Metis/Algonquin film director Michelle Latimer scored big with a documentary series on Indigenous resistance in North and South America. Her acclaimed and heartfelt series, “RISE” is on and the eighth and last episode airs Friday, March 10 at 9 p.m. Latimer was approached by Eddie Moretti, one of the owners of VICE. He thought Latimer would have the best voice for this series. It was an excellent partnership. The host is Sarain Fox (Anishinaabe) and she connects with the Native and Indigenous Peoples portrayed and with the audience. Indian Country Media Network reviewed the series in early February after a rave premiere at the Sundance Film Festival. “VICELAND’S RISE is the best contemporary indigenous Television series I have ever seen and Michelle Latimer is one of the most talented filmmakers I have ever seen.” RISE is produced by VICE Studio Canada, in partnership with Rogers Media and APTN. With full support this team hit the ground running and you feel the exquisite cinematography, absorb the ancestral landscapes and hear the deep history of the Indigenous Resistance.

I also know of many young Native women film directors who work in their communities, constantly, and get asked to work on extra projects, educational, cultural, for the children, the elders, often for little to no pay, and of course need side jobs to pay for the projects they really want to be doing. Ramona Emerson is Dine’ and runs Reel Indian Pictures with husband Kelly Byars in Albuquerque, New Mexico, this is her story.

“We’ve worked on “The Mayors of Shiprock” for five years and even longer if you count the planning and applications. We were lucky to have early support from Visionmaker, which helped us to launch the project and to begin filming. But the further we moved into the project, the more I realized that getting funding to finish the film would be the most difficult.”

Four years of grant writing got nowhere as the small crew just kept filming. They would get feedback from funders but it seemed every time they wondered where the poverty was.

“Where was the conflict? Where is that story arc that we love to see in every documentary? I just wanted to make a film about these great youth in Shiprock and I didn’t feel it was necessary to dwell on alcohol abuse or lack of opportunity in order to tell this story. I refuse to make poverty porn. I make films that empower people. As a Dine woman filmmaker, I’m driving the narrative. And why do we need to change our stories – our narratives – in order to get the funding – funding that seems further and further out of reach?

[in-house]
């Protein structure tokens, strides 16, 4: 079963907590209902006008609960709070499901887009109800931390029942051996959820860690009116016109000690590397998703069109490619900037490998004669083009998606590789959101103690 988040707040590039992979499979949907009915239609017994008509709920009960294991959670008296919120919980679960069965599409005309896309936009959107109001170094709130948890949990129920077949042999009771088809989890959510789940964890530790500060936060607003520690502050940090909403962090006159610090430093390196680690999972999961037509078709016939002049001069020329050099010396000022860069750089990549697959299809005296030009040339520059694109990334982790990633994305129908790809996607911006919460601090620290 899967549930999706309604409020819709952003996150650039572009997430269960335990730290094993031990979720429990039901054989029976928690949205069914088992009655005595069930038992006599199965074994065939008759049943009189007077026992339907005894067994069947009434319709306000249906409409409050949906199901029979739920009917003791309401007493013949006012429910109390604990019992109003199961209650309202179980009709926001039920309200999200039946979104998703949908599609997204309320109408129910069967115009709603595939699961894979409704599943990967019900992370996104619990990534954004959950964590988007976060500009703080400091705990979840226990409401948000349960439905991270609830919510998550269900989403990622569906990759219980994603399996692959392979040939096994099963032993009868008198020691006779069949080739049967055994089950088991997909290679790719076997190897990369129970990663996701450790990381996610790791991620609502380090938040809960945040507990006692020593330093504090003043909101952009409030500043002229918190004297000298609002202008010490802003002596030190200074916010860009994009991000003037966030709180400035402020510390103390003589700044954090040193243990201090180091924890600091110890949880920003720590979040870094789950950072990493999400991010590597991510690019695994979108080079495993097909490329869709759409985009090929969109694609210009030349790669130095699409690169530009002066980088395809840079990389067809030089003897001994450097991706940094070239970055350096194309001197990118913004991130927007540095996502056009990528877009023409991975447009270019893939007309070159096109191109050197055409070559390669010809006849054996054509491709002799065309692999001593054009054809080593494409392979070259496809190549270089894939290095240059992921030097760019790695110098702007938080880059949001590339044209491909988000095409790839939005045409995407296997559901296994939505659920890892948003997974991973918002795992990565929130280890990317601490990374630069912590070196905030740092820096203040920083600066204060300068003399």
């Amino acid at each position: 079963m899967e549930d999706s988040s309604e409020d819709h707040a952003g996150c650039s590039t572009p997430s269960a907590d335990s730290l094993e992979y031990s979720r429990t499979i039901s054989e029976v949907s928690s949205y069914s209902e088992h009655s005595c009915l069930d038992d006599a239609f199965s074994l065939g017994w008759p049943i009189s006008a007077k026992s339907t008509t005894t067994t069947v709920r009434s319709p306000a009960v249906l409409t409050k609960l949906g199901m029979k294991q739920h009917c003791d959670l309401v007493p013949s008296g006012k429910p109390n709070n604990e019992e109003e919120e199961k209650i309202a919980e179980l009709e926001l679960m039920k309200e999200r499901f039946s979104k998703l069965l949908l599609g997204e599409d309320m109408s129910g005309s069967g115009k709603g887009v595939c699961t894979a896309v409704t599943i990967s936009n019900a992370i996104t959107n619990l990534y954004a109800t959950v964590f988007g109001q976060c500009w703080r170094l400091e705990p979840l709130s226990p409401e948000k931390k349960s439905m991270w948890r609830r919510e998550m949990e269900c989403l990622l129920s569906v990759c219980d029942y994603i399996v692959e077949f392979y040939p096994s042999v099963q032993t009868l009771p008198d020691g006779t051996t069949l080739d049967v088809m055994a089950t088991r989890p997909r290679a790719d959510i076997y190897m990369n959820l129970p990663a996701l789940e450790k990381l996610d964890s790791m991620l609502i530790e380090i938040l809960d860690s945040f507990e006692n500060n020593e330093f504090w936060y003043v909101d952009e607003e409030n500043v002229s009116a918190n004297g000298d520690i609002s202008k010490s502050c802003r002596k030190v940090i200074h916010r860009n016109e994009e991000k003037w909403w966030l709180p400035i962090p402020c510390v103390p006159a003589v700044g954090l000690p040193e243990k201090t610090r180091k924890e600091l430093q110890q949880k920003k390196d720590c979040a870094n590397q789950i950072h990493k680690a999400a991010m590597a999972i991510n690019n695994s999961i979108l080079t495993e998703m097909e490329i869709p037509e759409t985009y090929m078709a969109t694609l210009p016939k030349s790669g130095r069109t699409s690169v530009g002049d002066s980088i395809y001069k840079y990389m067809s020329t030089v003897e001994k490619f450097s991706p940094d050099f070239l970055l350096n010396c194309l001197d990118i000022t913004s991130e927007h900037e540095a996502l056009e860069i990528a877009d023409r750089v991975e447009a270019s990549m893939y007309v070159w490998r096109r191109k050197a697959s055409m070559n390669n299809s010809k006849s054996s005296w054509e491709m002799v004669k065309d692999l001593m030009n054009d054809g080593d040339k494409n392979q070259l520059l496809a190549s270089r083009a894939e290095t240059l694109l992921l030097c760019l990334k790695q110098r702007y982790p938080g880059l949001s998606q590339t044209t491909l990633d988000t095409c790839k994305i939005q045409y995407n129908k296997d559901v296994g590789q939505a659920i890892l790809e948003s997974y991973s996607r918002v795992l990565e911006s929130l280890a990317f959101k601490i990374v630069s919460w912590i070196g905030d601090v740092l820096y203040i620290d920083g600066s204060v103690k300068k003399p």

“I taught myself how to edit, got some writing help, and learned how to do just about all of it myself – color, sound, transcripts, whatever – because it had to be done. That’s it. It had to be done. And no one felt stronger about this story then I did. You just have to realize that your story is important and believe in it. Then there’s the networking. Looking back, I’m glad that the direction of our film was left to us. We weren’t forced to compromise into some other narrative.”

Emerson is also grateful for the local support from New Mexico film and broadcast community as it was grassroots support that helped them get to the finish line. She is now filming the very last scenes. As with all independent filmmakers, a little help for post-production and distribution, get the word out, deliver it and then start working on the next project. Ramona Emerson is one of those dedicated young Native women filmmakers working daily in her community, she is featured in a previous ICMN article that demonstrated how Native women as artists, teachers and professionals pulled together to give young Native students a chance to excel. Just another day in the life.